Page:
• As soon as possible after the second incident, submit a written report (e-mail is acceptable) to Trish Causey, Director of Judicial Affairs (tcausey@westga.edu) or by using the online reporting form at UWG Cares where it says Report and Incident or Concern. We recommend that you notify your department chair and dean as well. The report should be as specific as possible, describing the behavior of the student (for example, “the student continually interrupted other students,” not “the student was rude.”)
      • If necessary, the Vice President for Student Affairs and Enrollment Management or designee may convene a disposition meeting with the instructor, department chair, and other appropriate university officials. This group will coordinate a plan to resolve the immediate problem (for example, moving the student to another section of the course) as well as a long-term response (such as counseling, referral to the student disciplinary process).
        Students may not be penalized academically until a judicial process is complete, so the instructor and department chair should make arrangements for a student to make up work in the event the student is allowed to return to the class.
    • If you ever feel that you are in danger because of the behavior of a student, call University Police immediately (678-839-6000). Police officers are on duty 24 hours a day, 365 days a year. The police officer may remove the student from the class, may arrest the student (if a law has been broken), may refer the student to the student disciplinary process if a university policy has been violated, and/or may contact the Counseling and Career Development Center for consultation if the student appears to have a psychological problem.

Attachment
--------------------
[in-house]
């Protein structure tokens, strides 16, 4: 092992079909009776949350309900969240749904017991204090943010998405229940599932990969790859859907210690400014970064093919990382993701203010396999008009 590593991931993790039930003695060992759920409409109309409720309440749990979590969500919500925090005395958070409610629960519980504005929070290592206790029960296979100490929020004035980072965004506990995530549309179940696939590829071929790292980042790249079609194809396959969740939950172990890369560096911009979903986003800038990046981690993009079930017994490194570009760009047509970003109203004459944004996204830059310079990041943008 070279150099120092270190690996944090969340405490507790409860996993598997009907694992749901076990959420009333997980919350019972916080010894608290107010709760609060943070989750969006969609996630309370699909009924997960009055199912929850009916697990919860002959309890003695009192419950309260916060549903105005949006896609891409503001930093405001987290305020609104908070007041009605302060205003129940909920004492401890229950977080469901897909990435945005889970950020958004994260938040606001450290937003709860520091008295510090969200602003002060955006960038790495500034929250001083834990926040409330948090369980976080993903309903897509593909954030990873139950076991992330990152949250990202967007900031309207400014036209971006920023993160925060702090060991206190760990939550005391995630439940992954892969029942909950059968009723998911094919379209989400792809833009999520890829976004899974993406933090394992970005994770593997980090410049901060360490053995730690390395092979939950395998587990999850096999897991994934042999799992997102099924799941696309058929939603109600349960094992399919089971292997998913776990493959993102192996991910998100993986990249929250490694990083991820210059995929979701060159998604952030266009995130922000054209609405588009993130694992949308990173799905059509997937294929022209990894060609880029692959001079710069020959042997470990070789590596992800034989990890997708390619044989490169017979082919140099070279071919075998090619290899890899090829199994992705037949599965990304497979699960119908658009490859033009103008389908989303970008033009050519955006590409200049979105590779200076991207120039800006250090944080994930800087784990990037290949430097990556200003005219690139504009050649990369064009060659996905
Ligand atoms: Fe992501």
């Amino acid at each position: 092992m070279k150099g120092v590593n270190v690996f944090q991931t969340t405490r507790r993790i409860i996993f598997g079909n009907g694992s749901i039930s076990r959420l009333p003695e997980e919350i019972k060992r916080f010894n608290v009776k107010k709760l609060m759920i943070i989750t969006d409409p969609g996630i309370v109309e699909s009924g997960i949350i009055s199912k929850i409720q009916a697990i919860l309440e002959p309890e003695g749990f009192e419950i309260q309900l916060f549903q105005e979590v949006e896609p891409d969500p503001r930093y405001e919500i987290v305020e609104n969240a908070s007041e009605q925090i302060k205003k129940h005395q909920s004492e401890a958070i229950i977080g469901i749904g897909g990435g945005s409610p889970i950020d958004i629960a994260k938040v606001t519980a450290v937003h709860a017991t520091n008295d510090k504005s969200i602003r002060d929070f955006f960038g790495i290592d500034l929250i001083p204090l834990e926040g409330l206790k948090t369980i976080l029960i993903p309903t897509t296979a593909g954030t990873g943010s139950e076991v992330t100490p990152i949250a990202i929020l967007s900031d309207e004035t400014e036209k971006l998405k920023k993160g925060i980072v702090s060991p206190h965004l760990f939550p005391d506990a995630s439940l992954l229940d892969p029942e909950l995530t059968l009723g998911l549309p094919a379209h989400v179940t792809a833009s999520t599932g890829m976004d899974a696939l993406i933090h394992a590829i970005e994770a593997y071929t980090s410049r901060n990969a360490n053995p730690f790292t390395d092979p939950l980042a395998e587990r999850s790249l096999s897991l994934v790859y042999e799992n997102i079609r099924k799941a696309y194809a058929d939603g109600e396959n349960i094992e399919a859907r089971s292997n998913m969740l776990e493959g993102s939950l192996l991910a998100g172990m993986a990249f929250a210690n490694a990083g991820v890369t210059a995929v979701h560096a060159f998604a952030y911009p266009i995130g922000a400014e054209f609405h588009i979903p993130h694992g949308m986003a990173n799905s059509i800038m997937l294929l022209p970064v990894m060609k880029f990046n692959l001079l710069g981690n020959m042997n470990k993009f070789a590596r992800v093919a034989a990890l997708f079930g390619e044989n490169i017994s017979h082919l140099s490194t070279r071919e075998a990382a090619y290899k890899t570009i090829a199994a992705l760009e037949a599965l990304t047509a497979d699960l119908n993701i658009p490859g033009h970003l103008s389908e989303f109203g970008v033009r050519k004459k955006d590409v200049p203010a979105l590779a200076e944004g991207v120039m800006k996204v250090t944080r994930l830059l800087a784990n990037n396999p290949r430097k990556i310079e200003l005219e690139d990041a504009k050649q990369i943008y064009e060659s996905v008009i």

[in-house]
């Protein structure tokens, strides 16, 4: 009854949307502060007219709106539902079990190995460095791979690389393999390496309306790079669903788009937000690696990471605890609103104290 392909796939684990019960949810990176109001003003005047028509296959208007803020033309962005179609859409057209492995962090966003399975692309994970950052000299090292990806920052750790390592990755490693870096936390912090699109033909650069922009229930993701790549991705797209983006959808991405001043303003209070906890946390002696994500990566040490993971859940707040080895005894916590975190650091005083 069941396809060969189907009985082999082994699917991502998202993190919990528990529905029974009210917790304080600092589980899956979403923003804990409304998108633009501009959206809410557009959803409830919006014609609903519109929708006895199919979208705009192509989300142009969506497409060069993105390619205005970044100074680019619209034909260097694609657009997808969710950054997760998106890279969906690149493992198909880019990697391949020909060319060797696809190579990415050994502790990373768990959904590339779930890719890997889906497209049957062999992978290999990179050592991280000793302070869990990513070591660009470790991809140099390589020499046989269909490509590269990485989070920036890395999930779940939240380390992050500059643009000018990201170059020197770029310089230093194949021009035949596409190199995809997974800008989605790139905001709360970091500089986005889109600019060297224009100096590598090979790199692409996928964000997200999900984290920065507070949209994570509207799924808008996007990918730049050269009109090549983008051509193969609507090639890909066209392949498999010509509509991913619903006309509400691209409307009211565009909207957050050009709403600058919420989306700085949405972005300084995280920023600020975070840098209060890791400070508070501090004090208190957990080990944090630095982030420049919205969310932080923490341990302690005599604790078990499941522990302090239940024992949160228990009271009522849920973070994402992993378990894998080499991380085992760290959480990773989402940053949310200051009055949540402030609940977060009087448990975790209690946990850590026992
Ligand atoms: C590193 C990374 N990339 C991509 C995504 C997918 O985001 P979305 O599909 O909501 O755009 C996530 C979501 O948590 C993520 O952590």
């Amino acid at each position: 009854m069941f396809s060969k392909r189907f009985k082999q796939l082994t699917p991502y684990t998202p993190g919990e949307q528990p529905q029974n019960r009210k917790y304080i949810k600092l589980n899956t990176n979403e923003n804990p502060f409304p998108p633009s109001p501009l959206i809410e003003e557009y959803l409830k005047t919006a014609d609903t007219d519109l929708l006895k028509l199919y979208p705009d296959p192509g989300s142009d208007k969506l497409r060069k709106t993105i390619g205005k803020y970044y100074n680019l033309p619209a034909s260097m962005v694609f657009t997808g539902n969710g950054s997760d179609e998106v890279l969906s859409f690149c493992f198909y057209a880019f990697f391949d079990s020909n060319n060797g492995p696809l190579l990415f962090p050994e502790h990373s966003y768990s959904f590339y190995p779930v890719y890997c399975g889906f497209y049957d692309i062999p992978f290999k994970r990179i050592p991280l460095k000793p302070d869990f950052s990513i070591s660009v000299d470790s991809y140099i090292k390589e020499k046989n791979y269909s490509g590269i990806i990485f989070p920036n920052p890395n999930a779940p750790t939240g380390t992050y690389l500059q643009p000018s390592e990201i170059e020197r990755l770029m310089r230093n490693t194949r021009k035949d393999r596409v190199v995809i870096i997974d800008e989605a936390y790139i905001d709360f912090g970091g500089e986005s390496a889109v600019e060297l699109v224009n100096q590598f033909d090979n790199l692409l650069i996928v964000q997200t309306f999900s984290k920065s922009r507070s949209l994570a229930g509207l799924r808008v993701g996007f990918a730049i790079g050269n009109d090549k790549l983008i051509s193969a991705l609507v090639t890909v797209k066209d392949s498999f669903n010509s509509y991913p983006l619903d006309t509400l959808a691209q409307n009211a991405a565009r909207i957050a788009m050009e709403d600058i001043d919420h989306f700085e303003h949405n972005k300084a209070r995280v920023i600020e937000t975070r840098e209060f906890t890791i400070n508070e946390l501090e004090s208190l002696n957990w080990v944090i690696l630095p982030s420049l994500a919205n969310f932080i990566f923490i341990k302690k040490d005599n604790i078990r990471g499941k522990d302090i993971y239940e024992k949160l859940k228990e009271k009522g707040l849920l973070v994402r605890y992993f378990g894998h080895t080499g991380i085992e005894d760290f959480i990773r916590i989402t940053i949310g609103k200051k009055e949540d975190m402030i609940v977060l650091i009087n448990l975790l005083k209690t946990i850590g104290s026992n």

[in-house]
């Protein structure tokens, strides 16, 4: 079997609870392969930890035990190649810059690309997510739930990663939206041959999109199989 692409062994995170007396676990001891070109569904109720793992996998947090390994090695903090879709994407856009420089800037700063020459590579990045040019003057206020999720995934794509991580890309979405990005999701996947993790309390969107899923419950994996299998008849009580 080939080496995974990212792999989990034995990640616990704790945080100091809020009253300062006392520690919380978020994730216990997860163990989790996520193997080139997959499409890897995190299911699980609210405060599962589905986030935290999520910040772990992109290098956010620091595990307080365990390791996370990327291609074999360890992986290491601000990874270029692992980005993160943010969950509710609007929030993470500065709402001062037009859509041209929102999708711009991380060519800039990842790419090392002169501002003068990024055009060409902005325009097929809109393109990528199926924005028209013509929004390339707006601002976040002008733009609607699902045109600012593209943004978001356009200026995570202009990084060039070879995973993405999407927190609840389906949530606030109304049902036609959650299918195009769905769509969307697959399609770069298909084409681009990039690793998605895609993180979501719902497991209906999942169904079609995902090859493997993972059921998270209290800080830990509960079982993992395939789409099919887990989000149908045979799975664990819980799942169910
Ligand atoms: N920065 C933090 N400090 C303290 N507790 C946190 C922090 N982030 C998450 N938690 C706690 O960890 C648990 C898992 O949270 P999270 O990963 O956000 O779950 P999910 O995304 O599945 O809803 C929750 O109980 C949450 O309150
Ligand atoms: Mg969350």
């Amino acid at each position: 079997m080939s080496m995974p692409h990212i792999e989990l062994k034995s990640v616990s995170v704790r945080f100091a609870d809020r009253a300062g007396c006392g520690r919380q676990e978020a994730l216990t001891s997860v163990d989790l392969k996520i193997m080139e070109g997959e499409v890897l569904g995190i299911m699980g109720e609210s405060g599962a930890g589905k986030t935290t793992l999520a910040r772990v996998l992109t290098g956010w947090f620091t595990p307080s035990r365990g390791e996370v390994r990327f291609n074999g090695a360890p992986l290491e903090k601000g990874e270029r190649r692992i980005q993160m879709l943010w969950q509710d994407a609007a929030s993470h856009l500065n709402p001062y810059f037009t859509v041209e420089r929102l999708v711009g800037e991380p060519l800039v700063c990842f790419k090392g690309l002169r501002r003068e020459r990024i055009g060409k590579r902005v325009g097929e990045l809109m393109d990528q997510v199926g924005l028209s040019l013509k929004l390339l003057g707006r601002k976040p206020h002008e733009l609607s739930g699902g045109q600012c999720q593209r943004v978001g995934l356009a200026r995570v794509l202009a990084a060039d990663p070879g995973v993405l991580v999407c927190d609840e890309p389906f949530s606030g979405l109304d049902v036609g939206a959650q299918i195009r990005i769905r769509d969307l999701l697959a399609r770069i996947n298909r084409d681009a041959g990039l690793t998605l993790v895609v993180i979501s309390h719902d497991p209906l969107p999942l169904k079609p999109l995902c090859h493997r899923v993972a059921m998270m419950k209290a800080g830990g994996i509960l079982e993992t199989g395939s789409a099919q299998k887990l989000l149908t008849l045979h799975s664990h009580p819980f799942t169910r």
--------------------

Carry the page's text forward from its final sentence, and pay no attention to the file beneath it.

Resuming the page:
• Freedom of Expression

    Freedom of Expression

    It is important to distinguish between disruptive behavior and offensive speech. If a student’s behavior is disrupting the learning environment for other students, the student disciplinary process is the appropriate venue for dealing with that.  However, the university must exercise great caution in trying to regulate the content of students’ speech, as students have the same First Amendment rights as do faculty. As Bird, Macklin, and Schuster (2006, p. 16) recently pointed out, “. . . the First Amendment protects all voices, even those that someone may find irresponsible, defiant, or oppressive. For every person who finds a voice irresponsible, defiant, or oppressive, another will find it a rousing example of free speech.” Faculty have the authority and responsibility to effectively manage the classroom environment, and may determine the time and manner for student questions and expressions of relevant points of view in the instructional setting. If a student's classroom behavior "materially disrupts class work or involves substantial disorder or invasion of the rights of others," it can be regulated (Bird, Macklin, & Schuster, 2006, p. 117). Content of classroom speech which can be regulated include comments not relevant to the specific class, threats, or harassment. New faculty would do well to discuss this issue with department heads, deans, or experienced faculty to better understand how to keep discussion focused and relevant, and how to confront inappropriate students.

  • Other Violations of the Student Conduct Code

    Other Violations of the Student Conduct Code

    If you believe that a student is violating some other section of the Student Conduct Code (Appendix A of the Student Handbook), send an e-mail report documenting the situation in as much detail as possible to Trish Causey, tcausey@westga.edu, Director of Judicial Affairs. Focusing on the behaviors of the student (“The student threatened me”) rather than on your interpretation of the student’s behavior (“I felt intimidated by the student.”), will increase the probability that the discipline process will be successful. A member of Trish Causey’s staff will then follow the student disciplinary process. Because the student is guaranteed certain due process rights, this process may not happen as quickly as you would like; however, we will conduct the process as quickly as we can.